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Radon 219 decays to polonium 215 and ejects an alpha particle. The number of protons is reduced by two from 86 to 84 but what happens to the 86 electrons? Is the resulting Polonium atom negatively charged by two?

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the electrons will find polonium or radon atoms and from ions. When the alpha particle loses energy it will pick up electrons and form helium. The ions of radon and polonium will give their electrons to the gas.

Please find that answer here:

$α$-decay and electron

Radon is a gas, and the two electrons left orphan around the radon when it decays into polonium will form double negative ionized atoms either on polonium or other not-yet-decayed radon in the gas. There are energy levels available on atoms over the filled with electrons shells. The alpha particle will find little scattering targets in the gas and will leave the sample as radiation doubly positive charged. When it loses energy it will pick up electrons from the air and be a Helium gas. The ionized radon/polonium will transfer the electrons to the gas or the container surrounding it.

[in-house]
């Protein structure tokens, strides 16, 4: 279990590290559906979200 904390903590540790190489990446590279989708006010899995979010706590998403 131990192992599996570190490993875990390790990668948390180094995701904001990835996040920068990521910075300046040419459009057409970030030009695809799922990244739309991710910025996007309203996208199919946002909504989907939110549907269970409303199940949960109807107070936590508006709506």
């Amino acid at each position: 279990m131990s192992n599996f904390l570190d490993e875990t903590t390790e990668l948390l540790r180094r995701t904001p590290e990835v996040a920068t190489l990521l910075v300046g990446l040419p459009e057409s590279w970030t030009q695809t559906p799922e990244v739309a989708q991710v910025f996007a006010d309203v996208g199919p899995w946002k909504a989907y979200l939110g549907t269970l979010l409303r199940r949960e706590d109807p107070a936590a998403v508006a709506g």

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  • $\begingroup$ I doubt that atoms have bound states as double negative ions. $\endgroup$ – Pieter May 2 '18 at 8:09

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